Handpan or Steel Tongue Drum?

How do I find the right instrument? A few tips to help you decide which instrument is best for you

Finding the right instrument that suits you is not that easy. Do I prefer to buy a Handpan or a Steel Tongue Drum? Which manufacturer do I choose, which scale, which material, which frequency and how long do I have to wait until it is delivered to me? Would I like to pay in advance with the uncertainty of whether the instrument will actually meet my wishes?

We want to simplify the tedious process of choosing the right instrument. In our Handpan Shop you will find a variety of instruments (Handpans and Steel Tongue Drums) from different manufacturers, tunings and materials. All instruments can be tested and are usually available for immediate purchase.

If you would like to inform yourself in advance, we have some basic information, advantages and disadvantages of handpans and steel tongue drums compressed in a comparison for you below.

Steel Tongue Drums

Steel Tongue Drums  are usually smaller, but heavier than hand pans. They are made of thicker steel and resonate much longer than a Handpan. They have a meditative sound, but are less suitable for fast, percussive playing.


  • Not as expensive (purchase price is approx. 1/3 of a Handpan)
  • very robust, can’t get out of tune
  • can be played with mallets
  • neither sensitive to cold nor heat (-10 to +45 degrees)


  • not as loud as a handpanHandpan
  • Notes are smaller
  • heavier


Handpans can be played much louder than steel tongue drums and for many have a magical sound that captivates them.


  • Sound is “magical”
  • bigger note fields, easier to hit
  • suitable for faster playing
  • is much louder than a Steel Tongue Drum and still good to hear even with louder background noise
  • Handpans made of stainless steel (!) do not rust
  • wider choice of manufacturers, materials, scales and more variety


  • more expensive than a Steel Tongue Drum
  • more sensitive, can get out of tune faster
  • must be retuned approx. every 1-6 years (depending on the type of play / handling and manufacturer / material)
  • Handpans, which are not made of stainless steel, can rust.
  • sensitive to heat (sun!)

The correct handling of your Handpan

When handling the instrument you should consider a few points:

  • To avoid scratches, remove rings, watches and other jewellery from your hands to play the instrument.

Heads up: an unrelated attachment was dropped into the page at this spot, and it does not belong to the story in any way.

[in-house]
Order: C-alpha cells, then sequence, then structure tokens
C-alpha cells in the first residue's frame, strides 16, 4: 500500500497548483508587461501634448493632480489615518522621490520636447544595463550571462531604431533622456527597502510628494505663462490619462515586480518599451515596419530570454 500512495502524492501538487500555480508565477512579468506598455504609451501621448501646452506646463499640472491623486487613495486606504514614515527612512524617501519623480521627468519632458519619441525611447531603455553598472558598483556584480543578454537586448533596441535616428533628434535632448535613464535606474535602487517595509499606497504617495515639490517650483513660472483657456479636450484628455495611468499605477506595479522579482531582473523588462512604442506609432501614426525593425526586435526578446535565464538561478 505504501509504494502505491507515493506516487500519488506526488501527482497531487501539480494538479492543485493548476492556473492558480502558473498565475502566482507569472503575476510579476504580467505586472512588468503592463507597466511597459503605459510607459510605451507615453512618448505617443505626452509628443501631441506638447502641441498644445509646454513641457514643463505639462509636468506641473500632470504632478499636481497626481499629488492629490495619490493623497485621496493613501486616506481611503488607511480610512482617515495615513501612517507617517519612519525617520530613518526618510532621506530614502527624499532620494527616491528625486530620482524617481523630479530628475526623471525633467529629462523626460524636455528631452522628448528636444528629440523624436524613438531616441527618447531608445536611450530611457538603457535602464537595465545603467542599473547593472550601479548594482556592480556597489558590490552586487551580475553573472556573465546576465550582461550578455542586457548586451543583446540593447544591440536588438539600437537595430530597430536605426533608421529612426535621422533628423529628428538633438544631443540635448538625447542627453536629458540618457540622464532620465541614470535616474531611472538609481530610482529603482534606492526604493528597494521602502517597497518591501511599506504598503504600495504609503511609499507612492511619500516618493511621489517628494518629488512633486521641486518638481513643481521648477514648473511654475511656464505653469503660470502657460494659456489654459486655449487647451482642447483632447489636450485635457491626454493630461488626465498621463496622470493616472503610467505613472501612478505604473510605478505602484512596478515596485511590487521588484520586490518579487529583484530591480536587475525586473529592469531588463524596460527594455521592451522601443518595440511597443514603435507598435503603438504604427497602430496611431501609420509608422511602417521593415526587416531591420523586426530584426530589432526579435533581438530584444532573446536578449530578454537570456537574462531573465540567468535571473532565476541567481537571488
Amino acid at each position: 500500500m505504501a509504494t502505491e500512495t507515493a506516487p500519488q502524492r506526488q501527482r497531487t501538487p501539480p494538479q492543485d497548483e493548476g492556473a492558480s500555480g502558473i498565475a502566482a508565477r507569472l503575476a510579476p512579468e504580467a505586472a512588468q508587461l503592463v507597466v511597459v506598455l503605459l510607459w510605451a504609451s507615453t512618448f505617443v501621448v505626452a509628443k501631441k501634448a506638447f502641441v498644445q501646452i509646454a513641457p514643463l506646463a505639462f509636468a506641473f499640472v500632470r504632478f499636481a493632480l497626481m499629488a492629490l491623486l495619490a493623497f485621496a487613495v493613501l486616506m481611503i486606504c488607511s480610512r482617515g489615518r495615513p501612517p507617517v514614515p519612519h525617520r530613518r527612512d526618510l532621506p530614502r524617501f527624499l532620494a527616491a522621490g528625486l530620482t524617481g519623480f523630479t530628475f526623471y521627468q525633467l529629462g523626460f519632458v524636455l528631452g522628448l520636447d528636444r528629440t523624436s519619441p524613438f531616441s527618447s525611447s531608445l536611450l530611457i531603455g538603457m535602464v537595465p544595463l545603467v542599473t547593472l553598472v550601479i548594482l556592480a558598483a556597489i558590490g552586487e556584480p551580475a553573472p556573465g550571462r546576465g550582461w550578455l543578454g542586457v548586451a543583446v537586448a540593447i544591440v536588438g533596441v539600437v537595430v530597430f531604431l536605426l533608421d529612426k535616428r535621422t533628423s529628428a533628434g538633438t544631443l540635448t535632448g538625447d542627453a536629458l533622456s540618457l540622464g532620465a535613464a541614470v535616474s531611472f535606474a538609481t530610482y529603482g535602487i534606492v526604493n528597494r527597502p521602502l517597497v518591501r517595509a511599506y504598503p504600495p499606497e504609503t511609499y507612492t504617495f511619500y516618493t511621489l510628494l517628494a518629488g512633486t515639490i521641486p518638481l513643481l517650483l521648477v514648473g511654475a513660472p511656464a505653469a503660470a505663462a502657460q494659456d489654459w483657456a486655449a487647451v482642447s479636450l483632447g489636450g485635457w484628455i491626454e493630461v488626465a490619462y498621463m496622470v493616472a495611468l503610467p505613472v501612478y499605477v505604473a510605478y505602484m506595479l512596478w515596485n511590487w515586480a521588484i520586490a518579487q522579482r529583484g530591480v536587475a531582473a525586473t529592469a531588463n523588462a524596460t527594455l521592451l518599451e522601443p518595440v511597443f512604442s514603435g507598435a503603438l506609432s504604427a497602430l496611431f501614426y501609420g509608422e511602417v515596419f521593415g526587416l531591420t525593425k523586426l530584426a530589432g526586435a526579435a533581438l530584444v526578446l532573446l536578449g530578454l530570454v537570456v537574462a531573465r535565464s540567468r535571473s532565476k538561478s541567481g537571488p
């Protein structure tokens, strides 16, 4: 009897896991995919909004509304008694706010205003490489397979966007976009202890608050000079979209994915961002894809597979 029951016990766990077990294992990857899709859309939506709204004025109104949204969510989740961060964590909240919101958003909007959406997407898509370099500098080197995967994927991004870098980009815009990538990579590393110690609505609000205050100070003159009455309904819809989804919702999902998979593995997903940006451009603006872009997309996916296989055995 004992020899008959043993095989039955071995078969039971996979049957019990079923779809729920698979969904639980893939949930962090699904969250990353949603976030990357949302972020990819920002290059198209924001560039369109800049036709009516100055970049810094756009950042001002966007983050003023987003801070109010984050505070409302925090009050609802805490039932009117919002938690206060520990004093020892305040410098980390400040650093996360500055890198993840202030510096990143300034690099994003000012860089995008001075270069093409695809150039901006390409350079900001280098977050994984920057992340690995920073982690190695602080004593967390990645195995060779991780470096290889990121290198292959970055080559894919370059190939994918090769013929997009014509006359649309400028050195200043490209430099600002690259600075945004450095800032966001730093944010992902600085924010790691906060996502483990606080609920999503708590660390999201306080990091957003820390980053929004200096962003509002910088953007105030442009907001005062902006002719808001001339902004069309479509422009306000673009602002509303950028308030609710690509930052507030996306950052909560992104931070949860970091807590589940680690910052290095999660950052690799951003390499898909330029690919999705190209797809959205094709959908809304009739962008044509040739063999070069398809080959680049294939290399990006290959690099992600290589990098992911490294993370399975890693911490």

• Before playing, it is best to wash your hands, as dirt and sweat are harmful to the instrument and can lead to rust.
  • Protect from moisture and high humidity (e.g. do not play in the sauna or store in the washing cellar; be careful when camping with the morning dew, at some Handpan festivals there have been some nasty surprises). If your instrument gets wet, dry it immediately with a cloth and store it in a dry place so that the residual moisture can evaporate from inaccessible places.
  • Don’t leave Handpans lying in the sun and certainly don’t play it in the sun because the handpan can get out of tune (the pans get very hot!). If the Handpan does heat up, let it cool down to room temperature before you play it again.
  • Do not store the instrument permanently in a bag or rucksack, but only use it for transport (steel must breathe).
  • Since handpans are made of steel, the sound can change depending on the temperature. When it is cold the metal contracts and the tones become higher, when it is hot the metal expands and the tones become duller.

Transport and protection of your Instrument

For transporting your handpan it is best to use a Hard- or Softcases. As the name indicates, your instrument is better protected against shocks in a hardcase than in a softcase. The softcase has is cheaper, lighter and more comfortable to carry though. You should consider how often you are on tour with your instrument and what “conditions” it will be exposed to.

The right care

Handpans and steel tongue drums that are not made of stainless steel should be regularly maintained to protect them from rust. Most manufacturers recommend Phoenix Handpan oil, Ballistol, coconut oil or car wax. You should find out from the manufacturer (or from us ;-)) which care product is most suitable.

As a rule you should rub your instrument every 2-4 weeks on top and bottom with a care product and a microfibre cloth. We also recommend wiping the instrument with the same microfibre cloth after each playing to remove sweat and dirt.

The best thing is to find out for yourself, what is right for you. Come by and try!